The new exploration project of the Association La Venta Esplorazioni Geografiche on the karstic plateau of El Penòn in the department of Santander
Situated in the Andean region of Colombia, on the eastern side of the Cordillera Oriental, the El Penòn plateau is an oasis teeming with greenery located at 2500 m altitude and characterised by intense karstification that has profoundly shaped its morphology.
The subsoil of this plateau hides an immense underground universe waiting to be explored and whose environmental and bio-speleological heritage is being revealed to the scientific world thanks to the work of the Colombian Speleological Federation 'EspeleoCol' and the Humboldt Institute of Bogotá (an independent research body run by the government of Colombia and in charge of conducting scientific research on the country's biodiversity). The main actor in this research is our friend Jesùs Fernandez, who for many years has been inviting us to come and discover this beautiful area.
Accepting his invitation, the La Venta expedition called 'El Penòn 2023' took place from 24 November to 9 December 2023, in collaboration with the Colombian Caving Federation 'EspeleoCol', and was attended by 7 cavers from Italy, 1 from Switzerland and 3 from Colombia.
They were joined in the last days of the expedition by Prof. Daniel Gutierrez Ardila and Prof. Carlos A. Lasso from the Humboldt Institute, one of the world's leading experts on the biology of underground river ecosystems, and with whom it was possible to document the exceptional cave fish 'Trichomicterus Rosablanca', an endemic species of the El Penòn plateau. In 2023, Prof. Lasso was appointed 'Ambassador' of La Venta in Colombia, in recognition of the great research and popularisation work he is carrying out, and, precisely during the expedition, he was named by the prestigious periodical 'El Pais' as one of the 75 leaders of Colombian society who are transforming the country with their work (https://elpais.com/america-colombia/branded/los-lideres-de-colombia/2023-12-06/carlos-lasso-el-indiana-jones-de-la-biodiversidad.html).
As this was a first for La Venta in these territories, the objectives at the start were multiple. From an exploratory point of view, we had identified, thanks to the study of satellite photos, some areas of particular interest, including a very specific zone on the edge of the Vaje de Panama walls.
In addition to this, there were all those 'institutional' activities that were essential to establish contacts, starting with the local authorities such as the municipality and the police, up to the most capillary contacts with the campesinos who inhabit these areas, all of which were aimed at understanding the scientific goals of safeguarding and conserving the territories affected by La Venta's activities.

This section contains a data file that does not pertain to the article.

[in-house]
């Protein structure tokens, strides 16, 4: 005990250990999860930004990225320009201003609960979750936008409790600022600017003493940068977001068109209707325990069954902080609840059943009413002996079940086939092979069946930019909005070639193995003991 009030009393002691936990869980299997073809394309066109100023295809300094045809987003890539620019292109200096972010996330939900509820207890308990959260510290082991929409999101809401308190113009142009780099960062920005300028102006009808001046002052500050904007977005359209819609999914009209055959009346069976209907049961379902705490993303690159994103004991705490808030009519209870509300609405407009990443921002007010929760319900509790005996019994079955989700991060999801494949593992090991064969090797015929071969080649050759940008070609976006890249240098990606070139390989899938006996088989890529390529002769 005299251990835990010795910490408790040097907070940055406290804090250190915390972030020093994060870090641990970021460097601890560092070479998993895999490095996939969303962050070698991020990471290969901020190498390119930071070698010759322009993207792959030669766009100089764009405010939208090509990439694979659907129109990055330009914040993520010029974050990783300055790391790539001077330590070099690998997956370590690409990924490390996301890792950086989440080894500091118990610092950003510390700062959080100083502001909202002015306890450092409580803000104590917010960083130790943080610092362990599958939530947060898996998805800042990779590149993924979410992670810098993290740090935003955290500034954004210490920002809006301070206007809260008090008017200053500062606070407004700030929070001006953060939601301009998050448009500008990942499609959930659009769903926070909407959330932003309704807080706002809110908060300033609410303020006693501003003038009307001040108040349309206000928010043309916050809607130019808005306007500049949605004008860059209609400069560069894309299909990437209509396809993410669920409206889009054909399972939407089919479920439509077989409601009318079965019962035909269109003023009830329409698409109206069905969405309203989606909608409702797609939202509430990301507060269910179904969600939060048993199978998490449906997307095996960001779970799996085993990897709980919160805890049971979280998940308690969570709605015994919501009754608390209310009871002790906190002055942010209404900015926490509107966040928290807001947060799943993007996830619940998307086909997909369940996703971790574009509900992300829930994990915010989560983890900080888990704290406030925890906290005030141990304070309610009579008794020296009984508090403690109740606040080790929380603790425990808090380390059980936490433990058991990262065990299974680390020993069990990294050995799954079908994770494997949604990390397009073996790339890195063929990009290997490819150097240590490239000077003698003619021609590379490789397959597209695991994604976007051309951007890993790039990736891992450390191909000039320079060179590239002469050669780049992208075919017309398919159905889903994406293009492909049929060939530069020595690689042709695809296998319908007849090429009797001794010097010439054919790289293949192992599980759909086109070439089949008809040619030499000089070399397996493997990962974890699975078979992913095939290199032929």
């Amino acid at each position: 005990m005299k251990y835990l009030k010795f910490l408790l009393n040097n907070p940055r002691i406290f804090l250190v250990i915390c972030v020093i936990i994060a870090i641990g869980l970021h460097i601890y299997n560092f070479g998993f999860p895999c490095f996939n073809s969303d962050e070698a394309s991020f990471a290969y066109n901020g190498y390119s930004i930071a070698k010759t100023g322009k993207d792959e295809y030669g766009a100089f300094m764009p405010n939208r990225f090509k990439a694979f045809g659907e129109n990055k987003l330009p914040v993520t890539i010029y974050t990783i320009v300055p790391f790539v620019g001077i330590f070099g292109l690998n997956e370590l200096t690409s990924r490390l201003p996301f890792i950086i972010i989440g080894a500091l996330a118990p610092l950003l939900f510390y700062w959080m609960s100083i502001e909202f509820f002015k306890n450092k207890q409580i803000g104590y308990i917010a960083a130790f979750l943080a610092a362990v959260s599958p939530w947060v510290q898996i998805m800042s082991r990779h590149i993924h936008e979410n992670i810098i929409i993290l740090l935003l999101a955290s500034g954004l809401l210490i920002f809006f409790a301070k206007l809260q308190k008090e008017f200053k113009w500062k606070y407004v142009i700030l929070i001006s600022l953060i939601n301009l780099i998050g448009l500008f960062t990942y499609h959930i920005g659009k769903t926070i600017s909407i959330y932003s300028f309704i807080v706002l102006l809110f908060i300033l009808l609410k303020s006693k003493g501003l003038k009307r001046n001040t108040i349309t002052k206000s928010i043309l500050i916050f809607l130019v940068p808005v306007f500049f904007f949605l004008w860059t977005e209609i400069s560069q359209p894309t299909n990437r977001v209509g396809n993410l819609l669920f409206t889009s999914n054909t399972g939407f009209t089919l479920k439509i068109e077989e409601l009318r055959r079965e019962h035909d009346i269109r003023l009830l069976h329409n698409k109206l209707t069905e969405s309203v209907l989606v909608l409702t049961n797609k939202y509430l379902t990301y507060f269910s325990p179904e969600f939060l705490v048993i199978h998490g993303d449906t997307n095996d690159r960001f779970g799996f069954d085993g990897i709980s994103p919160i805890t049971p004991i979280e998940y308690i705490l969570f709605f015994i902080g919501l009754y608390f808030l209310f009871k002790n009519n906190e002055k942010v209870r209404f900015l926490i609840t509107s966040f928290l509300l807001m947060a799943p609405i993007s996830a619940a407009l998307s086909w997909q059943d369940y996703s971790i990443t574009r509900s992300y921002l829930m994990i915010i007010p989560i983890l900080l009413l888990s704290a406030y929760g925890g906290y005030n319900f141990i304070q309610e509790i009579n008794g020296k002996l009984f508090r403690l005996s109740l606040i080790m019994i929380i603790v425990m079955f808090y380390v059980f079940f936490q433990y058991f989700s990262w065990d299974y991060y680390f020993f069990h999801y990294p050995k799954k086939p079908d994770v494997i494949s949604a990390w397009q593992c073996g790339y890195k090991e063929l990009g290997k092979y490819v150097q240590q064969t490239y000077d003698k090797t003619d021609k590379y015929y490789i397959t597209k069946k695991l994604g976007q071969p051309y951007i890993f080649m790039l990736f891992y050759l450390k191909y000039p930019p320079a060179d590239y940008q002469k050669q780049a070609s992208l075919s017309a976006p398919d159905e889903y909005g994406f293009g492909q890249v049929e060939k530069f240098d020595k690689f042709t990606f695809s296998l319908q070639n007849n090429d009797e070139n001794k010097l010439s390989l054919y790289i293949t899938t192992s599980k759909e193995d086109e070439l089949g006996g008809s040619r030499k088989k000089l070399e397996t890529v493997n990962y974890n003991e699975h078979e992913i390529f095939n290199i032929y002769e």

Despite the ambitious objectives, the numerous unknowns and the risk of a simple prospecting, the expedition brought results far beyond the best expectations.
The La Venta expedition was the first to reach the top of the vertiginous walls that tower above Vaje de Panama, and thanks to drones, a gigantic portal was spotted inside a completely hidden rock amphitheatre about 150 m below. The portal was reached after three days of work on the wall to find the right abseiling route and still remains partly unexplored due to lack of time.
We also explored, mapped and documented an important system of fossil tunnels that can be reached through a large collapse in the middle of the jungle, the Hoyo de las Palmas, a cavity already known at least for its initial hall due to the presence of an important colony of Guaciari, a bird that is very common in South American caves, but in which we explored hundreds of metres of new tunnels. Unfortunately, we missed the connection to the large portal in the wall due to a large underground landslide from which a very strong wind came, which repelled any desire we had to pass. Other shafts in the middle of the jungle were located thanks to drones and then explored, mapped and documented, always with the hope of intercepting the system of large tunnels below.
A great combination of elements that make it possible to make an absolutely positive assessment of the expedition, which, although short considering the actual 10 days in the field, was very intense from a physical and human point of view, in which every day the mud and fatigue accompanied us along with the desire to reach new corners of darkness never before illuminated by man, and the smiles of the children who were jubilant in the streets of the village as they chased the drone.
There is a feeling that we have laid a good foundation on which to structure a well-structured project, an all-embracing "geographical exploration" project, ranging from geological, anthropological and biological aspects to the protection and preservation of the karstic wealth of this territory, which is still greatly undervalued by the local communities themselves, who would benefit greatly from protecting and enhancing these natural resources.
Therefore, it will be very important to make an important effort to develop a new sensitivity towards one's own territory, making people understand the importance of the underground world as guardian and reserve of the most important resource we have, water.
During the course of the expedition there was no shortage of official meetings with the authorities of the area and a training day on vertical cave progression techniques was organised for the young EspeleoCol boys willing to learn and improve their skills.
Partecipants: Luca Gandolfo, Frank Vanzetti, Anna Sabbadin, Lucia Confente, Mauro Baratto, Alvise Rossi, Andrea Fersuoch, Jesus Julio Fernandez, Sebastian Alzate Fernàndez, Carlos Lasso Alcala, Edwin Gonzalez, Deicy Quitian Patinò.
Sponsor: Ferrino Outdoor, Milesbeyond, Calzaturificio Gaibana, Primus Equipment, Tiberino 1888, Atlaua, Insula,Agenzia 4Winds.
Luca Gandolfo - Associazione La Venta Esplorazioni Geografiche